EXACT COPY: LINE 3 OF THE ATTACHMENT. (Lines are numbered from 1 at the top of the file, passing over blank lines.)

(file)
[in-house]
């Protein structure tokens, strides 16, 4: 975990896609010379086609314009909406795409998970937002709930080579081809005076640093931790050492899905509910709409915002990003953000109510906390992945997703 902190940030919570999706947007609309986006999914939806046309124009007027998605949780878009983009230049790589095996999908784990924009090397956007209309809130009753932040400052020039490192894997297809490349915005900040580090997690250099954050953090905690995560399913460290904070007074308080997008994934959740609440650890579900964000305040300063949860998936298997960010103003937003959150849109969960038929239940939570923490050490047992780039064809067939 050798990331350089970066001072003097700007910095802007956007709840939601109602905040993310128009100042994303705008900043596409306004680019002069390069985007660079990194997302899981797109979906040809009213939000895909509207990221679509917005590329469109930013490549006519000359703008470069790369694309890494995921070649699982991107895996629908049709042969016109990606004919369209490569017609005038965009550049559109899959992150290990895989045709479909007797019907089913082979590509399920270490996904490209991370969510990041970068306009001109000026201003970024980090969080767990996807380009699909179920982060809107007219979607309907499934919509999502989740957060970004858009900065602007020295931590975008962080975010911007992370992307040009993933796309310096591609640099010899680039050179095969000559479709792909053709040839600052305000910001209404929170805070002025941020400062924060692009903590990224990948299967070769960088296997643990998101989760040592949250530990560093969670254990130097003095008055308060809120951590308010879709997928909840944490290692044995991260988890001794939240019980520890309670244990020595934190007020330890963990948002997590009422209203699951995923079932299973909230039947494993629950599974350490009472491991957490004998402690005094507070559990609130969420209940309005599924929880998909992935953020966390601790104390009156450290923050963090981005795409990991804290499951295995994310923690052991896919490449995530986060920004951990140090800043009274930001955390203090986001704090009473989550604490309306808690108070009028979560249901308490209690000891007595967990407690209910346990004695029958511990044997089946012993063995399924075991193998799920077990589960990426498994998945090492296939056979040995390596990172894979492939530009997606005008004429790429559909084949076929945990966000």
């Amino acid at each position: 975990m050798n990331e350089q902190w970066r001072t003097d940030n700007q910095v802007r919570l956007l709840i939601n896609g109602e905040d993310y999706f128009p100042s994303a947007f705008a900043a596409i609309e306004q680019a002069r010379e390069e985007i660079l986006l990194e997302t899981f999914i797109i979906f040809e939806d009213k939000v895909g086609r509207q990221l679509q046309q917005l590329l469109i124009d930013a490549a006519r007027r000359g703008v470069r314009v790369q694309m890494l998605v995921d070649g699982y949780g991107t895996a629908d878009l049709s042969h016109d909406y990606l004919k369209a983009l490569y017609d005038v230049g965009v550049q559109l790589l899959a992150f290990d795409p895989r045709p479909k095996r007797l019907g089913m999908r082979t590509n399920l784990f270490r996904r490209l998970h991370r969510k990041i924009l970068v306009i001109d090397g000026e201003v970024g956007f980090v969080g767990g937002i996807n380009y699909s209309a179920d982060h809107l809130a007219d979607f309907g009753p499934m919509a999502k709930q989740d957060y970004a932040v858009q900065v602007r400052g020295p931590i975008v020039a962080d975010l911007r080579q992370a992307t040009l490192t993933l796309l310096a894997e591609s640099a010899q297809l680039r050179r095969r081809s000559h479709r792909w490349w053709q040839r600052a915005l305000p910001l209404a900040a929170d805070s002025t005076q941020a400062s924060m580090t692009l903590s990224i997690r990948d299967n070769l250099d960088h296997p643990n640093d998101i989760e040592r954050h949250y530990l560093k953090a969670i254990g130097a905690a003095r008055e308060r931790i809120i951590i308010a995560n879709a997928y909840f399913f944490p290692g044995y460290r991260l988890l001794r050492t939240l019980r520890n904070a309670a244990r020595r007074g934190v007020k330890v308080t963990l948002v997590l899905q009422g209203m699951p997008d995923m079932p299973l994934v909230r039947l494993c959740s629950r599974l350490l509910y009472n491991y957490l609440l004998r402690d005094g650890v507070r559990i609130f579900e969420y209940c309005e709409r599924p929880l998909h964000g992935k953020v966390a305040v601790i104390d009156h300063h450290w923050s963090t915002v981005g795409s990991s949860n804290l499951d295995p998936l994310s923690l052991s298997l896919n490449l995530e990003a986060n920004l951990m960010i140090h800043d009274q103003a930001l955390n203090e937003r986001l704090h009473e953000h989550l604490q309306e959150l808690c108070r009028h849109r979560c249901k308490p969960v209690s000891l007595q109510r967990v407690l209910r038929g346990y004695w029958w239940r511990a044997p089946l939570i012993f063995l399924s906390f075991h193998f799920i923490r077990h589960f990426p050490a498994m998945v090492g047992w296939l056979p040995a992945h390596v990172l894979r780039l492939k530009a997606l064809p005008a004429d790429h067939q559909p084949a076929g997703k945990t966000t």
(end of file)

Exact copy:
């Amino acid at each position: 975990m050798n990331e350089q902190w970066r001072t003097d940030n700007q910095v802007r919570l956007l709840i939601n896609g109602e905040d993310y999706f128009p100042s994303a947007f705008a900043a596409i609309e306004q680019a002069r010379e390069e985007i660079l986006l990194e997302t899981f999914i797109i979906f040809e939806d009213k939000v895909g086609r509207q990221l679509q046309q917005l590329l469109i124009d930013a490549a006519r007027r000359g703008v470069r314009v790369q694309m890494l998605v995921d070649g699982y949780g991107t895996a629908d878009l049709s042969h016109d909406y990606l004919k369209a983009l490569y017609d005038v230049g965009v550049q559109l790589l899959a992150f290990d795409p895989r045709p479909k095996r007797l019907g089913m999908r082979t590509n399920l784990f270490r996904r490209l998970h991370r969510k990041i924009l970068v306009i001109d090397g000026e201003v970024g956007f980090v969080g767990g937002i996807n380009y699909s209309a179920d982060h809107l809130a007219d979607f309907g009753p499934m919509a999502k709930q989740d957060y970004a932040v858009q900065v602007r400052g020295p931590i975008v020039a962080d975010l911007r080579q992370a992307t040009l490192t993933l796309l310096a894997e591609s640099a010899q297809l680039r050179r095969r081809s000559h479709r792909w490349w053709q040839r600052a915005l305000p910001l209404a900040a929170d805070s002025t005076q941020a400062s924060m580090t692009l903590s990224i997690r990948d299967n070769l250099d960088h296997p643990n640093d998101i989760e040592r954050h949250y530990l560093k953090a969670i254990g130097a905690a003095r008055e308060r931790i809120i951590i308010a995560n879709a997928y909840f399913f944490p290692g044995y460290r991260l988890l001794r050492t939240l019980r520890n904070a309670a244990r020595r007074g934190v007020k330890v308080t963990l948002v997590l899905q009422g209203m699951p997008d995923m079932p299973l994934v909230r039947l494993c959740s629950r599974l350490l509910y009472n491991y957490l609440l004998r402690d005094g650890v507070r559990i609130f579900e969420y209940c309005e709409r599924p929880l998909h964000g992935k953020v966390a305040v601790i104390d009156h300063h450290w923050s963090t915002v981005g795409s990991s949860n804290l499951d295995p998936l994310s923690l052991s298997l896919n490449l995530e990003a986060n920004l951990m960010i140090h800043d009274q103003a930001l955390n203090e937003r986001l704090h009473e953000h989550l604490q309306e959150l808690c108070r009028h849109r979560c249901k308490p969960v209690s000891l007595q109510r967990v407690l209910r038929g346990y004695w029958w239940r511990a044997p089946l939570i012993f063995l399924s906390f075991h193998f799920i923490r077990h589960f990426p050490a498994m998945v090492g047992w296939l056979p040995a992945h390596v990172l894979r780039l492939k530009a997606l064809p005008a004429d790429h067939q559909p084949a076929g997703k945990t966000t």